Free trade will pull us out |

Free trade will pull us out

Our economy is experiencing an avalanche, said Theodore Roosevelt IV, formerly of Lehman Brothers and now managing director at Barclay’s Capital Corporation.

All asset values are deflated and financial institutions in a system based on trust don’t trust each other.

"As is true of an avalanche, once it’s started, there’s not much you can do about it," he said.

Regulation of the financial markets must be reinstated, boards of directors must learn to check themselves, a financial stimulus package is needed, energy sources must be diversified, an exit strategy for the government from the bail-outs must be devised, American workers need access to the best technology and primary education for children must be improved.

This is the problem and the solutions as Roosevelt sees them, and this type of analysis is what the Park City Center for Public Policy’s Post-Election Economic Summit was all about.

The two-day event held at The Canyons Nov. 17 and 18 featured local and national political and economic experts discussing the state of the nation.

Roosevelt participated in a panel discussion Monday on the economy’s prospects for recovery. The other three panel members agreed with him: it’s likely to get worse before it gets better.

"For those of you sitting here trying to figure out what’s going on, welcome to the club," joked W. James Tozer, managing director of Vectra Management.

The panel largely agreed that housing, which caused the current crisis, is not going to recover enough to pull us out of it. Free trade is the answer.

Tozer suggested stronger ties with growing economies like Brazil, a resurgence of the nuclear energy industry and more marketing to consumers in the middle classes of developing countries are possible answers.

The panel was also largely pessimistic about a bail-out of the automotive industry.

"Don’t subsidize losing suits," he said.

Panelist Kristen Fletcher, CEO of ABN AMRO North America Wholesale Client Services, said the discussions of Joe the Plumber should give everyone pause. Regardless of the controversy surrounding the actual person, the issue brought up concerns over America’s supposed meritocracy.

Do the poor have what they need to overcome the disadvantages they were born into? Are the country’s wealthiest citizens becoming entrenched in their wealth? These are questions that must be pondered as the country moves forward, she said.

Panelist Bill Shiebler, chairman of the Park City Center for Public Policy, said in his lifetime he’s seen no policy be more effective in helping the poor than China’s democratization of its economy. He said Americans need to be able to make money, and then they must be better at saving it.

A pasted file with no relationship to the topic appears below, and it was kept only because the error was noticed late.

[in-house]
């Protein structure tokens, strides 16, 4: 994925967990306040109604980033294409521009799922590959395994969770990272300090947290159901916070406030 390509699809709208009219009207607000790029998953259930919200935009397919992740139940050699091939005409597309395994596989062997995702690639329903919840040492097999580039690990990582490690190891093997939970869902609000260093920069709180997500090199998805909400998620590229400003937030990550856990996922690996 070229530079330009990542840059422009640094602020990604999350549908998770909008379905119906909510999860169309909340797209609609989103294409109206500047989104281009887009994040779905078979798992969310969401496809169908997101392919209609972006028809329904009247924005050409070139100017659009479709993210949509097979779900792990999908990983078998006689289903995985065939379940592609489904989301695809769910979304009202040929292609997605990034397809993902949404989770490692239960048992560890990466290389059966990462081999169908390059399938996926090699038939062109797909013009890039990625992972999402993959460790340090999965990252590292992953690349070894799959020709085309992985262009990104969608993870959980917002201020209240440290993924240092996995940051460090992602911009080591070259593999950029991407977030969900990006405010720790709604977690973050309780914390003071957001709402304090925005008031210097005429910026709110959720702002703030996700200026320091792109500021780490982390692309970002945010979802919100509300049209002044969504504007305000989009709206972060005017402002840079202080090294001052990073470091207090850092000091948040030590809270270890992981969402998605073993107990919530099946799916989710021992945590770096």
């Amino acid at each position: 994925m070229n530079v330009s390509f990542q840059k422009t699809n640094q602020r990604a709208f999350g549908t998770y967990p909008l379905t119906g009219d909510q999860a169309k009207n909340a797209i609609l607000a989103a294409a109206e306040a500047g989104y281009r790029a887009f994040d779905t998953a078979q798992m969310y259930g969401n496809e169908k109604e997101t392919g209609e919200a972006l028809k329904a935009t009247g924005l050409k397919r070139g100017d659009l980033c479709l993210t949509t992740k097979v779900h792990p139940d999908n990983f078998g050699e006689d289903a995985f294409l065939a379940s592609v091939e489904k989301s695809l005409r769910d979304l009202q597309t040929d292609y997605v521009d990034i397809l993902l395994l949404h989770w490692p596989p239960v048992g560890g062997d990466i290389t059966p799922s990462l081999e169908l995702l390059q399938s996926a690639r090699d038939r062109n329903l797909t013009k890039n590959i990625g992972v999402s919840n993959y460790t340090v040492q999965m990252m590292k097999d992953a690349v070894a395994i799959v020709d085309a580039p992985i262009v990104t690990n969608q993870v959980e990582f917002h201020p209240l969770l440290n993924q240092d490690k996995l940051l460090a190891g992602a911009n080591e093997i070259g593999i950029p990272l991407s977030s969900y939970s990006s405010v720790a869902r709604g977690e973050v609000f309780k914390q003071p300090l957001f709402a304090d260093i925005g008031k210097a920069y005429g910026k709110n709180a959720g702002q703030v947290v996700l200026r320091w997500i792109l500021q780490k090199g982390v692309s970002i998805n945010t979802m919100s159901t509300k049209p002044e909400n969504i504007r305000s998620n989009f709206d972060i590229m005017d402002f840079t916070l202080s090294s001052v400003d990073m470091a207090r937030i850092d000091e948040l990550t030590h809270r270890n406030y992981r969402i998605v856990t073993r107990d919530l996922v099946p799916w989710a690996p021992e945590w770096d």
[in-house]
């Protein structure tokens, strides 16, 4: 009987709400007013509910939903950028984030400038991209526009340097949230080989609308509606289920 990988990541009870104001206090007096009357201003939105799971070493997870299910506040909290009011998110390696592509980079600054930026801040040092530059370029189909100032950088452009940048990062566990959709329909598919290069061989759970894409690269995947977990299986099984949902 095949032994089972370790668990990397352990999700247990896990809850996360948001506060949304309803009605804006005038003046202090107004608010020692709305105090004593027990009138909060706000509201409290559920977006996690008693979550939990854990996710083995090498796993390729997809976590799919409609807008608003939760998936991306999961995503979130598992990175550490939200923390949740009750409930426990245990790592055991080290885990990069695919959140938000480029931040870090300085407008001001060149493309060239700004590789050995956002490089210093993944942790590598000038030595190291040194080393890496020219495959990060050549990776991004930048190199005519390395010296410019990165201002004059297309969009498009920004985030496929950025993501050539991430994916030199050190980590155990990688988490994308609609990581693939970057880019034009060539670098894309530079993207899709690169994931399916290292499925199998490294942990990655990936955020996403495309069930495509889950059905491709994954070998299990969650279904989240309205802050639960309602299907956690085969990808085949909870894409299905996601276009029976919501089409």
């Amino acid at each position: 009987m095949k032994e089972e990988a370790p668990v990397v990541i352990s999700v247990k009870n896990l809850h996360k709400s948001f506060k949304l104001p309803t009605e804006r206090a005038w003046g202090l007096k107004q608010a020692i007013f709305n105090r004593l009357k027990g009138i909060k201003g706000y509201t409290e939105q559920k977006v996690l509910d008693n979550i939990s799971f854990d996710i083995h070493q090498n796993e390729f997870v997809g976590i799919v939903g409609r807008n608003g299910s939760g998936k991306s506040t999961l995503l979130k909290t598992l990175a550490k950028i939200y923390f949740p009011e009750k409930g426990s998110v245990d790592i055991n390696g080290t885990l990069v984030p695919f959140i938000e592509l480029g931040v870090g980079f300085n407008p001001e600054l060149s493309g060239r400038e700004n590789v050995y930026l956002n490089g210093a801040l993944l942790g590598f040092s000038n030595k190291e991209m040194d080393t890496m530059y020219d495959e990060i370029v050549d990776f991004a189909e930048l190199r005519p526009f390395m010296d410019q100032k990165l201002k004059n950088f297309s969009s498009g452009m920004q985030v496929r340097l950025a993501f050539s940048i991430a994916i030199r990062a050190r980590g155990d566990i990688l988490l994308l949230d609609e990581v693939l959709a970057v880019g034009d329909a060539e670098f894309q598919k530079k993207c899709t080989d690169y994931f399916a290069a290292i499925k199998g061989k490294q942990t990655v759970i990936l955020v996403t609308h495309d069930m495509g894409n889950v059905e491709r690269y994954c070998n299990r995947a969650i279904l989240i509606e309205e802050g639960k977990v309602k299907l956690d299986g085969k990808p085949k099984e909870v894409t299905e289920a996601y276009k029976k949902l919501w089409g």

The panel largely agreed that a lack of saving contributed to the current crisis, and even though saving money now will hurt the efficacy of stimulus packages, it’s something needed for the long-term good of the county.

Shiebler referred to mandatory savings plans instituted in Australia, New Zealand and Chile. In Australia, it’s resulted in an excess of capital that is now being lent out to other countries the reverse trend of what’s happened in the U.S.

Home equity took the place of a savings plan in recent years. The long-term harm of this pattern is that the elderly were and are largely unprepared for retirement. Shiebler said over 75 percent of people in nursing homes are funded through Medicaid.

Americans will need to live within their means to come out of this crisis stronger, they said.

A fairly complicated issue broached by the panel was president-elect Barack Obama’s tax plan. The panelists all agreed raising taxes on incomes over $250,000 would harm recovery. That said, they expressed a belief in Obama’s competence and intelligence and said they think he’ll make wise plans for recovery.

Attendee Lynn Fey, a Park City resident, said she enjoyed the event because a lot of the points made reinforced what she’s come to believe from her reading.

She said she always wonders how skewed reports in the New York Times and Wall Street Journal are, but the panelists represented views typical of both news sources and they largely agreed on Monday.

Attendee Bill Gorton, formerly with the USSA and retired Air Force general, said the session was "splendid" and "first rate." He said he hopes more events like this can be held.

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